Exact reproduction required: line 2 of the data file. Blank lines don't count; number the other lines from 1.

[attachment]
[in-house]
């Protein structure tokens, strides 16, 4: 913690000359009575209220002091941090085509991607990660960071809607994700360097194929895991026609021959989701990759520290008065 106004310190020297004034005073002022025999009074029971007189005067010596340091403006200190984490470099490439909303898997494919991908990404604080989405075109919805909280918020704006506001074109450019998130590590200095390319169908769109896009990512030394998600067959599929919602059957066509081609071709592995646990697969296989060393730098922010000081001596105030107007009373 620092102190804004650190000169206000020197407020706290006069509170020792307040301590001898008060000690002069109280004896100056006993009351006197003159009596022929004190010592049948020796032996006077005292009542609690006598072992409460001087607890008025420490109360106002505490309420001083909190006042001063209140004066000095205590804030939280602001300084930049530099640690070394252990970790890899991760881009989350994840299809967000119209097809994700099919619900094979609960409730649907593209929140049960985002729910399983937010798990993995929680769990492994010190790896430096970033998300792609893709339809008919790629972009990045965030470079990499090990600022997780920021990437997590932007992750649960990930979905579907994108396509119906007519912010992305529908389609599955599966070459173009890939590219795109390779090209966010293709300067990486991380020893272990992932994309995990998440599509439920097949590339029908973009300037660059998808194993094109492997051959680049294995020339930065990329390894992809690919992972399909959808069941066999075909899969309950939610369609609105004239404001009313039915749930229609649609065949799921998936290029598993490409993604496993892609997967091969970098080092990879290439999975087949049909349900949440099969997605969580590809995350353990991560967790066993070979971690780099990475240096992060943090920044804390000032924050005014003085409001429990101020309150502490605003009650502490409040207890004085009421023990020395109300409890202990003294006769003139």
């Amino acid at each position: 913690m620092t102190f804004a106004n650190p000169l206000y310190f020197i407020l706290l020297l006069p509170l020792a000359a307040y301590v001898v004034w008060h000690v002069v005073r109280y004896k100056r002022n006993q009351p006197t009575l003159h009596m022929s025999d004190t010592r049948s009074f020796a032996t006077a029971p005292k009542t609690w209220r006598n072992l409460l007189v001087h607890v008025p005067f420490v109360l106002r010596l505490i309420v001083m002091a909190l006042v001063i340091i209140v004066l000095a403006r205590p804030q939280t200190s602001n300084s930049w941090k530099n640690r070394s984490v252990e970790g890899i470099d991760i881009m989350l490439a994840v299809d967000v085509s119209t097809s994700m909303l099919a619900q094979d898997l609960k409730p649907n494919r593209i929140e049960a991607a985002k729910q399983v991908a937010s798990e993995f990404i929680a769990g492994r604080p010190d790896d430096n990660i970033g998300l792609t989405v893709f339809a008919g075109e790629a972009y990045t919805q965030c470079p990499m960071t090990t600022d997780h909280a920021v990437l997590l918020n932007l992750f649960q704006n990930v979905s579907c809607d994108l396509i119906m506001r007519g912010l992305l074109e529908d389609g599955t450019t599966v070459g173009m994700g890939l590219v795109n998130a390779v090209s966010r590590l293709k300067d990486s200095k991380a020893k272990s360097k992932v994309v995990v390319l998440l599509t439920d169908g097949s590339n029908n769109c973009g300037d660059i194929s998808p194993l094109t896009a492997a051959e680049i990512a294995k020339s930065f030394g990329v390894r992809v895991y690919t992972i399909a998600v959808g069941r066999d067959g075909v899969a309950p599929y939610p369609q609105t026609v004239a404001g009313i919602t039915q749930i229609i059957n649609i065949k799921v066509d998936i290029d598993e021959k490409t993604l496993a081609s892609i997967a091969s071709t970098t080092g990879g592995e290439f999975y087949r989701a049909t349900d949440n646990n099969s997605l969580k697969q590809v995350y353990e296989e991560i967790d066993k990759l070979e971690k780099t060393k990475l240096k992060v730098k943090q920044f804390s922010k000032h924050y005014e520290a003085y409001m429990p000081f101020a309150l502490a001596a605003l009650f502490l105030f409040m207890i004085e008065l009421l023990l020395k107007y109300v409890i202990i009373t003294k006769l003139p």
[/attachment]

């Protein structure tokens, strides 16, 4: 913690000359009575209220002091941090085509991607990660960071809607994700360097194929895991026609021959989701990759520290008065 106004310190020297004034005073002022025999009074029971007189005067010596340091403006200190984490470099490439909303898997494919991908990404604080989405075109919805909280918020704006506001074109450019998130590590200095390319169908769109896009990512030394998600067959599929919602059957066509081609071709592995646990697969296989060393730098922010000081001596105030107007009373 620092102190804004650190000169206000020197407020706290006069509170020792307040301590001898008060000690002069109280004896100056006993009351006197003159009596022929004190010592049948020796032996006077005292009542609690006598072992409460001087607890008025420490109360106002505490309420001083909190006042001063209140004066000095205590804030939280602001300084930049530099640690070394252990970790890899991760881009989350994840299809967000119209097809994700099919619900094979609960409730649907593209929140049960985002729910399983937010798990993995929680769990492994010190790896430096970033998300792609893709339809008919790629972009990045965030470079990499090990600022997780920021990437997590932007992750649960990930979905579907994108396509119906007519912010992305529908389609599955599966070459173009890939590219795109390779090209966010293709300067990486991380020893272990992932994309995990998440599509439920097949590339029908973009300037660059998808194993094109492997051959680049294995020339930065990329390894992809690919992972399909959808069941066999075909899969309950939610369609609105004239404001009313039915749930229609649609065949799921998936290029598993490409993604496993892609997967091969970098080092990879290439999975087949049909349900949440099969997605969580590809995350353990991560967790066993070979971690780099990475240096992060943090920044804390000032924050005014003085409001429990101020309150502490605003009650502490409040207890004085009421023990020395109300409890202990003294006769003139």